Today is the 100th Anniversary of the 18th Amendment, the culmination of efforts by Billy Sunday, William Jennings Bryan, and more, to fight back against the destruction left by alcohol in America.
Proverbs 20:1 warns, “Wine is a mocker, strong drink is raging: and whosoever is deceived thereby is not wise.”
Billy Sunday echoed that when he said, “No drunkard ever intended to be a drunkard. Every drunkard intended to be a moderate drinker.”
Today many people claim Prohibition was a failure, but the New York Times published a historian’s perspective on Prohibition:
Alcohol consumption declined dramatically during Prohibition. Cirrhosis death rates for men were 29.5 per 100,000 in 1911 and 10.7 in 1929. Admissions to state mental hospitals for alcoholic psychosis declined from 10.1 per 100,000 in 1919 to 4.7 in 1928.
Arrests for public drunkennness and disorderly conduct declined 50 percent between 1916 and 1922. For the population as a whole, the best estimates are that consumption of alcohol declined by 30 percent to 50 percent….
Prohibition did not end alcohol use. What is remarkable, however, is that a relatively narrow political movement, relying on a relatively weak set of statutes, succeeded in reducing, by one-third, the consumption of a drug that had wide historical and popular sanction.”https://www.nytimes.com/1989/10/16/opinion/actually-prohibition-was-a-success.html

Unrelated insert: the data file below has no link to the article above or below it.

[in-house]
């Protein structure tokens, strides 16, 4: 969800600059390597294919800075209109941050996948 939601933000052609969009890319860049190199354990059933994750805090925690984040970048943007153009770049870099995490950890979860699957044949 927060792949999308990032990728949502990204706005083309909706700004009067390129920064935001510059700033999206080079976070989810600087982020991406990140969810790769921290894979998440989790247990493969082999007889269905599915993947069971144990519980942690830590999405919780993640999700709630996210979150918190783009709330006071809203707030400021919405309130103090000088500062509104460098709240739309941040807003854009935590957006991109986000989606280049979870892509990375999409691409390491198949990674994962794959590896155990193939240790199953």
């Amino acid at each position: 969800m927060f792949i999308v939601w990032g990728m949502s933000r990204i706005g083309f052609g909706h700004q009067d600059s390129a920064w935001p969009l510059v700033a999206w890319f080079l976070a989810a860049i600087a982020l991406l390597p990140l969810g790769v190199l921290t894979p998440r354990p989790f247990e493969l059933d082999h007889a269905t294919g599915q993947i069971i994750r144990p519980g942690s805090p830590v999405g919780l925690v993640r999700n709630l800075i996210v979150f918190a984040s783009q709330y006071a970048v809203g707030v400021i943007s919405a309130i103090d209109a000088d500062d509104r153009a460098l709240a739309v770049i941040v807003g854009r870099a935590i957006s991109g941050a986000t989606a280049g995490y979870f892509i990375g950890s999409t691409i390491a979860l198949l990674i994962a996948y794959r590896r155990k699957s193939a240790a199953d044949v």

Today, we see the continued effects of alcohol, as Peter warned in 1 Peter 4:3 “For the time past of our life may suffice us to have wrought the will of the Gentiles, when we walked in lasciviousness, lusts, excess of wine, revellings, banquetings, and abominable idolatries:”
One out of three adults who have ever drank alcohol in their life admit to having been drunk in the last month. (National Institutes of Health)
An estimated 88,000 people (approximately 62,000 men and 26,000 women) die from alcohol-related causes annually. (National Institutes of Health)
Now more than ever, Christians need to heed Paul’s call: “And be not drunk with wine, wherein is excess; but be filled with the Spirit;” (Ephesians 5:18).